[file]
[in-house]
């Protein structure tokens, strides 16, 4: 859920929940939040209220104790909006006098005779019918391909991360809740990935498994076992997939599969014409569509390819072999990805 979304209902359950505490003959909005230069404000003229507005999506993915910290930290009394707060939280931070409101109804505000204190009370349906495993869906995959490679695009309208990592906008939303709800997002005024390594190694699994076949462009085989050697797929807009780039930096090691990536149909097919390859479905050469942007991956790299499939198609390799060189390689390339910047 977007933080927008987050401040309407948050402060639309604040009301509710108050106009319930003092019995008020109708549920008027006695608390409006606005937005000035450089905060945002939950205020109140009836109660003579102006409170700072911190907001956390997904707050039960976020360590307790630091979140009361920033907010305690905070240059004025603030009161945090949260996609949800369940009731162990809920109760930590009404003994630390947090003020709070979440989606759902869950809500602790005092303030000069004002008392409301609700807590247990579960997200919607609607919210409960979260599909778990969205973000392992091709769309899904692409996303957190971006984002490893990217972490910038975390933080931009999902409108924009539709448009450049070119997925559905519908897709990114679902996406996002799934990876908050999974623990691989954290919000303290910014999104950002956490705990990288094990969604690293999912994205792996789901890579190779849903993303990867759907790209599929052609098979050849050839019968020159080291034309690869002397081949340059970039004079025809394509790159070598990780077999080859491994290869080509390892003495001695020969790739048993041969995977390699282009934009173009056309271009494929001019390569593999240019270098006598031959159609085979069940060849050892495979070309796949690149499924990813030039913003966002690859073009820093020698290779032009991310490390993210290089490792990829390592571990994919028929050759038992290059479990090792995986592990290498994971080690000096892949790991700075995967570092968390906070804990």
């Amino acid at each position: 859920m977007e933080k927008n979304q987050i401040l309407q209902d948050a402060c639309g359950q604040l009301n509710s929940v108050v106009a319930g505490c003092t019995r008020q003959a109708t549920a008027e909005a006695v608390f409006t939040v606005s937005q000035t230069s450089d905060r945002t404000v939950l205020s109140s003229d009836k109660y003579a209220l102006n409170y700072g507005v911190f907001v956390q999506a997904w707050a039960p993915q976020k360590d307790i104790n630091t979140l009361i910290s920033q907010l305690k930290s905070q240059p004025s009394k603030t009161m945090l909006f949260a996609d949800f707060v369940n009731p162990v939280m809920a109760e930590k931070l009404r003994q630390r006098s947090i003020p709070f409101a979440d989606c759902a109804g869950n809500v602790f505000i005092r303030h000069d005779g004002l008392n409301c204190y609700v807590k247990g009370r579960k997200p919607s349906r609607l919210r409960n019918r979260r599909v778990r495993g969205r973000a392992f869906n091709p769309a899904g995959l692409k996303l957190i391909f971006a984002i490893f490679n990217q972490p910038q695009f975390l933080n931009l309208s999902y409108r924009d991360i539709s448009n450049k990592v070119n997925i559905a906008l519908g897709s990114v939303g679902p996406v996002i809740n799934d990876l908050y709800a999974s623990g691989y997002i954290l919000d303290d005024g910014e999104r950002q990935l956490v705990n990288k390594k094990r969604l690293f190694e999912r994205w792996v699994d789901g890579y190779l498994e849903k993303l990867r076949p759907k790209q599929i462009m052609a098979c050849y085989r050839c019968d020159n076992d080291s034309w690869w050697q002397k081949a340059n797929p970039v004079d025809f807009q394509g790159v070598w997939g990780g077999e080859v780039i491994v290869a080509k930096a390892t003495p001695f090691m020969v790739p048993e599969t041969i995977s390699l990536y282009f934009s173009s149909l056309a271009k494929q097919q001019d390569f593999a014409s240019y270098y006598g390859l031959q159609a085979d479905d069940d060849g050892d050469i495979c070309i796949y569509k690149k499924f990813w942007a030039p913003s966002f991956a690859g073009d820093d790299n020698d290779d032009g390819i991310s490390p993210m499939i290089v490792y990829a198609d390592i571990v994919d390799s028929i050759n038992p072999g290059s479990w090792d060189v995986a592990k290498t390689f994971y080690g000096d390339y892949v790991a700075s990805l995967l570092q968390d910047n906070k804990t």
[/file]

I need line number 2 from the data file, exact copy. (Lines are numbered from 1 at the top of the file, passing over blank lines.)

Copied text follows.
């Protein structure tokens, strides 16, 4: 859920929940939040209220104790909006006098005779019918391909991360809740990935498994076992997939599969014409569509390819072999990805 979304209902359950505490003959909005230069404000003229507005999506993915910290930290009394707060939280931070409101109804505000204190009370349906495993869906995959490679695009309208990592906008939303709800997002005024390594190694699994076949462009085989050697797929807009780039930096090691990536149909097919390859479905050469942007991956790299499939198609390799060189390689390339910047 977007933080927008987050401040309407948050402060639309604040009301509710108050106009319930003092019995008020109708549920008027006695608390409006606005937005000035450089905060945002939950205020109140009836109660003579102006409170700072911190907001956390997904707050039960976020360590307790630091979140009361920033907010305690905070240059004025603030009161945090949260996609949800369940009731162990809920109760930590009404003994630390947090003020709070979440989606759902869950809500602790005092303030000069004002008392409301609700807590247990579960997200919607609607919210409960979260599909778990969205973000392992091709769309899904692409996303957190971006984002490893990217972490910038975390933080931009999902409108924009539709448009450049070119997925559905519908897709990114679902996406996002799934990876908050999974623990691989954290919000303290910014999104950002956490705990990288094990969604690293999912994205792996789901890579190779849903993303990867759907790209599929052609098979050849050839019968020159080291034309690869002397081949340059970039004079025809394509790159070598990780077999080859491994290869080509390892003495001695020969790739048993041969995977390699282009934009173009056309271009494929001019390569593999240019270098006598031959159609085979069940060849050892495979070309796949690149499924990813030039913003966002690859073009820093020698290779032009991310490390993210290089490792990829390592571990994919028929050759038992290059479990090792995986592990290498994971080690000096892949790991700075995967570092968390906070804990």